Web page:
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Wednesday Is Indigo Blue: Discovering the Brain of Synesthesia Hardcover – February 27, 2009
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"No one has done more than Richard Cytowic and David Eagleman to bring a careful neuroscientific attention to synesthesia, grounded in decades of research and reports from thousands of patients. Their work has changed the way we think of the human brain, and Wednesday Is Indigo Blue is a unique and indispensable guide for anyone interested in how we perceive the world." --Oliver Sacks(Oliver Sachs)
"A fascinating survey of the enormous variety and creativity of the synaesthetic mind."--Daniel Tammet, synesthete and author of Born on a Blue Day(Daniel Tammet)
"A fascinating survey of the enormous variety and creativity of the synesthetic mind." Daniel Tammet , synesthete and author of Born on a Blue Day
"Filled with detailed tables, clarifying illustrations, and instructive chapters, this title, which includes an afterword by Nabokov's son Dmitri (also a synesthete), should be required reading for teachers and anyone who works with children." Library Journal
"This is a clear, clever book that will appeal to synaesthetes in search of explanations, and to all with a passion for neurology's wild territory." Liz Else New Scientist
"Twenty years ago, synesthesia -- the automatic conjoining of two or more senses -- was regarded by scientists (if at all) as a rare curiosity. We now know that perhaps one person in twenty is synesthetic, and so we must regard it as an essential, and fascinating, part of the human experience. Indeed, it may well be the basis and inspiration for much of human imagination and metaphor. No one has done more than Richard Cytowic and David Eagleman to bring a careful neuroscientific attention to synesthesia, grounded in decades of research and reports from thousands of patients. Their work has changed the way we think of the human brain, and Wednesday Is Indigo Blue is a unique and indispensable guide for anyone interested in how we perceive the world." Oliver Sacks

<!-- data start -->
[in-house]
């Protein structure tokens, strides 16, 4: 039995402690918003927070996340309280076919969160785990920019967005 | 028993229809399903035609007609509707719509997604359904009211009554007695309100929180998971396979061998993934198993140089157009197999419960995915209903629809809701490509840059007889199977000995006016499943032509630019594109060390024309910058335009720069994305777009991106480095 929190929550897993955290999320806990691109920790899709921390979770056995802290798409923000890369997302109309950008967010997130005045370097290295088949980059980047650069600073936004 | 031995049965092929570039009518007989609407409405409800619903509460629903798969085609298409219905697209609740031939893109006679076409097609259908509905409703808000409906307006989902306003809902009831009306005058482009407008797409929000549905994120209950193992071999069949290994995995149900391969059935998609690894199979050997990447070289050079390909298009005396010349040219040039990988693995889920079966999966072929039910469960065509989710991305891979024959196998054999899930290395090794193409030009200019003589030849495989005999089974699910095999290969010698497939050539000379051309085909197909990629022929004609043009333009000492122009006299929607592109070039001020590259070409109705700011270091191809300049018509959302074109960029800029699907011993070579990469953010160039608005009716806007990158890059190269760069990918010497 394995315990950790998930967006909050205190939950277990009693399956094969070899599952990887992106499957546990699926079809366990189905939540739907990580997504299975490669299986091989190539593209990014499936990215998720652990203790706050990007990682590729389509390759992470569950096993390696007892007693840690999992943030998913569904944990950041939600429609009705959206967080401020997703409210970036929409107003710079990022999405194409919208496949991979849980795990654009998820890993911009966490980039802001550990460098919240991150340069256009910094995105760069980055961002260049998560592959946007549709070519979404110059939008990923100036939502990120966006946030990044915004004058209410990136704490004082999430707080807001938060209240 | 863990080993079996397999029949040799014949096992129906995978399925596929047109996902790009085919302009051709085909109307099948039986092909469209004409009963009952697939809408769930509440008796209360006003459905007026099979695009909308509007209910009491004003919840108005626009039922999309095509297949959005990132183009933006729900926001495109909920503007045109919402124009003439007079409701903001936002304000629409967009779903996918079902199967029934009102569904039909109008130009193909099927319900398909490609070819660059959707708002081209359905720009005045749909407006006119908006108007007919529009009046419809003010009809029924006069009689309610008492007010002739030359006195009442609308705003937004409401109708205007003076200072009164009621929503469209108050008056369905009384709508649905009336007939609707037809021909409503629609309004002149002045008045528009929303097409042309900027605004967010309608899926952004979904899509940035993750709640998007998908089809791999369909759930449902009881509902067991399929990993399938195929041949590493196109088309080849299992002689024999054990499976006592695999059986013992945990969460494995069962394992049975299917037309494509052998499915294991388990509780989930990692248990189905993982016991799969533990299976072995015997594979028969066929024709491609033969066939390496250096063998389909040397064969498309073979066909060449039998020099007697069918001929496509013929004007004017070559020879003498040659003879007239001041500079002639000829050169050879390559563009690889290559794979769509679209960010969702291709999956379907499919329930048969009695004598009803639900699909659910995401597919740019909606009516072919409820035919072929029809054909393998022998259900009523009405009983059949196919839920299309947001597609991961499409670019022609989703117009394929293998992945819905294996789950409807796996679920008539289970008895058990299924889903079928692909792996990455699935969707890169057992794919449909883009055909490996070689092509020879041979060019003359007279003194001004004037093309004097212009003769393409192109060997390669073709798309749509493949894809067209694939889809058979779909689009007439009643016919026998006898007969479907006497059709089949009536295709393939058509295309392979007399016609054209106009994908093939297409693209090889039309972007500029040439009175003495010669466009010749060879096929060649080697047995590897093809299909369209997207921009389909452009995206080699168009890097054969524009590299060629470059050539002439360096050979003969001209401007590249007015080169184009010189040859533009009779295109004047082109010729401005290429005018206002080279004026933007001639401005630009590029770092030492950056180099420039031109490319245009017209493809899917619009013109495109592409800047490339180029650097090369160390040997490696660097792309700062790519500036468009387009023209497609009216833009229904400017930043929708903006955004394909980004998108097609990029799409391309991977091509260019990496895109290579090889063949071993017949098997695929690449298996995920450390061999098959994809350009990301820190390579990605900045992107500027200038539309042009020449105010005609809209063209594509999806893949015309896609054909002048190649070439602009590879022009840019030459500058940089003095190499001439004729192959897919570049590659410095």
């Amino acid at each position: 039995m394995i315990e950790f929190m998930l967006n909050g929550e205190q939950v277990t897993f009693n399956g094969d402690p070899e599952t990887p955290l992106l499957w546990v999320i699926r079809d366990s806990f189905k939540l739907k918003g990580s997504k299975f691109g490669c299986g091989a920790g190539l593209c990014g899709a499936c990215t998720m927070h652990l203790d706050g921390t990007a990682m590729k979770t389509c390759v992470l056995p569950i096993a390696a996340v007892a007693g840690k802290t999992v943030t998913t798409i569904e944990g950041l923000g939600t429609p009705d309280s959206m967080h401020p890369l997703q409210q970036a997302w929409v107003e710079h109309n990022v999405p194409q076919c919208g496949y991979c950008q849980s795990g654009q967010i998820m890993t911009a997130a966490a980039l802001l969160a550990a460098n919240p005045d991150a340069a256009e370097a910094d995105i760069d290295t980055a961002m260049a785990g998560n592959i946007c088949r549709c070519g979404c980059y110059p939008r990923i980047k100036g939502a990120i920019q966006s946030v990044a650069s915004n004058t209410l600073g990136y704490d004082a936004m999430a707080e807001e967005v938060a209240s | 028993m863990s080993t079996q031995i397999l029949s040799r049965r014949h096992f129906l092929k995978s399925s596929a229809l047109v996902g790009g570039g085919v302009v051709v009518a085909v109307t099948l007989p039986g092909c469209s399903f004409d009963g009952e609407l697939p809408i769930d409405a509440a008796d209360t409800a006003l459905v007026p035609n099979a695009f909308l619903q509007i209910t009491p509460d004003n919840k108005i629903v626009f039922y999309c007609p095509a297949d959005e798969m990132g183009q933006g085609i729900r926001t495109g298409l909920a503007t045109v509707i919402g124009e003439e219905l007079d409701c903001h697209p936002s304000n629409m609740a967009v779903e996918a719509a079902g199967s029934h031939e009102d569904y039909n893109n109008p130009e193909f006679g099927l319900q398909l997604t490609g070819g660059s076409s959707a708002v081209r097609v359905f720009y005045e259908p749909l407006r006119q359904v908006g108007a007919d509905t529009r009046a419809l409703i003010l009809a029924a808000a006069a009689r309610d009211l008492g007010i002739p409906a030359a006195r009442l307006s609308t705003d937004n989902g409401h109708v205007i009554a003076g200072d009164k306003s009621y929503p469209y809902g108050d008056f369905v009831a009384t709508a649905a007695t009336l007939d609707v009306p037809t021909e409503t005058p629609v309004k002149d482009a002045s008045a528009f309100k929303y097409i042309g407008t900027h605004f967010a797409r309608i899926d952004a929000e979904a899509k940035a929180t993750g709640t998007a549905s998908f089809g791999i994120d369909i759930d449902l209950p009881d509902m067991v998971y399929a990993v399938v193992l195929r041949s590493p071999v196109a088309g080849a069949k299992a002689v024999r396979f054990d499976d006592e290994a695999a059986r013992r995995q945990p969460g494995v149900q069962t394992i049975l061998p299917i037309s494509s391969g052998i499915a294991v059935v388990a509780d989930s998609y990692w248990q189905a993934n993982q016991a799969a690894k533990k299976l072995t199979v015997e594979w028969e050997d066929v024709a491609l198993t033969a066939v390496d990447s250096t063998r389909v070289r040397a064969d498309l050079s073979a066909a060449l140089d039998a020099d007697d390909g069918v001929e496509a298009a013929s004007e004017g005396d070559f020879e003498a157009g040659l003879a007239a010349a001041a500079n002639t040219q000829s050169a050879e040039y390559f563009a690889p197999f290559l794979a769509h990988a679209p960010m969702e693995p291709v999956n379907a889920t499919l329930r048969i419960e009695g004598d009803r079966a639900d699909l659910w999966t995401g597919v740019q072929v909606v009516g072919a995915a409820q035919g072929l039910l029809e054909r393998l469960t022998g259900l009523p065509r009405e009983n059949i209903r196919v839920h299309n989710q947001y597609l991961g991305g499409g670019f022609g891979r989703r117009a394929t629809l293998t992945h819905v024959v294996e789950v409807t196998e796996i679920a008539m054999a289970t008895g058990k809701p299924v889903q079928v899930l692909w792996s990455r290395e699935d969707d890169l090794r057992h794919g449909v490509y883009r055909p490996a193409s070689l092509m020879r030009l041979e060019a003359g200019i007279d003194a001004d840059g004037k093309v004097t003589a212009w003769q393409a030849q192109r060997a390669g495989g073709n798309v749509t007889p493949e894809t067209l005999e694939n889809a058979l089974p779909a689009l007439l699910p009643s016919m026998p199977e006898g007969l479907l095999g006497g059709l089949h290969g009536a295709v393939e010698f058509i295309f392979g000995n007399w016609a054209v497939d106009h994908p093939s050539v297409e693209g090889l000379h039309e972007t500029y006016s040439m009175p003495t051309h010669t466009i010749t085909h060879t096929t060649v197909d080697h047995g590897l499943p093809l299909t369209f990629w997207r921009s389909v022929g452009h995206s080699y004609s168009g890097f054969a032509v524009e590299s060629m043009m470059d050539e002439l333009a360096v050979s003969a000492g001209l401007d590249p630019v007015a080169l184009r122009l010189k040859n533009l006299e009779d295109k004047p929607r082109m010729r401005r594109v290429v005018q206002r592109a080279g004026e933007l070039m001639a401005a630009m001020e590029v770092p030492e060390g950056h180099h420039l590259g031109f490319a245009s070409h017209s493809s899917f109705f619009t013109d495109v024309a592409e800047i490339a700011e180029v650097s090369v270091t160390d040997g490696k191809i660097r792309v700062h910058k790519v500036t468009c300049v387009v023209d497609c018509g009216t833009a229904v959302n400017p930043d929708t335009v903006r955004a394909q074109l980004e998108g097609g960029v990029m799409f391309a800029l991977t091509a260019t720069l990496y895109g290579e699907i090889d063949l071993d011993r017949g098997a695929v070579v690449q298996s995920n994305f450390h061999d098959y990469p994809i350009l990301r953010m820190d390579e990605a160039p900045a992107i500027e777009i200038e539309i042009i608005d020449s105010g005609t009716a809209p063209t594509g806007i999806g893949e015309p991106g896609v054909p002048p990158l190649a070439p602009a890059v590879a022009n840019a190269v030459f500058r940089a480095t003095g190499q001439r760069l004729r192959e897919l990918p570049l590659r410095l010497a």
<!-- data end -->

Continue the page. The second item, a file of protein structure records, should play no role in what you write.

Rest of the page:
About the Author
Richard E. Cytowic, M.D., founded Capitol Neurology, a private clinic in Washington, D.C., and teaches at George Washington University Medical Center. He is the author of Synesthesia: A Union of the Senses and The Man Who Tasted Shapes, both published by the MIT Press. David M. Eagleman, Ph.D., is a neuroscientist at Baylor College of Medicine, where he directs the Center for Synesthesia Research.
Top customer reviews
For parents, teachers and anyone else who wants to know more, this is a great book that is readable by the average lay person. I learned a lot, including wishing that could sense the world in this special way!
The authors begin by explaining what synesthesia is, that it is genetic, and that synesthetic links are almost always stable for life once formed. For example, if someone sees purple when he sees the letter B in childhood, he will continue to do so; he won't suddenly start seeing yellow when he sees the letter B. Although most synesthetes acquire their unusual sensory perception in middle childhood and keep it for a lifetime, there are some rare cases in which people may lose or gain synesthesia at puberty. In the second chapter, the authors introduce us to a long list of synesthetic types (e.g. number forms, colored graphemes, tasted words, colored hearing, personified graphemes, geometric pain, blindsight), some common among synesthetes, others rare. They explain, briefly, what these people experience and what the advantages and disadvantages might be. It's still unclear how much of the population is synesthetic. It might be as many as 1 in 23.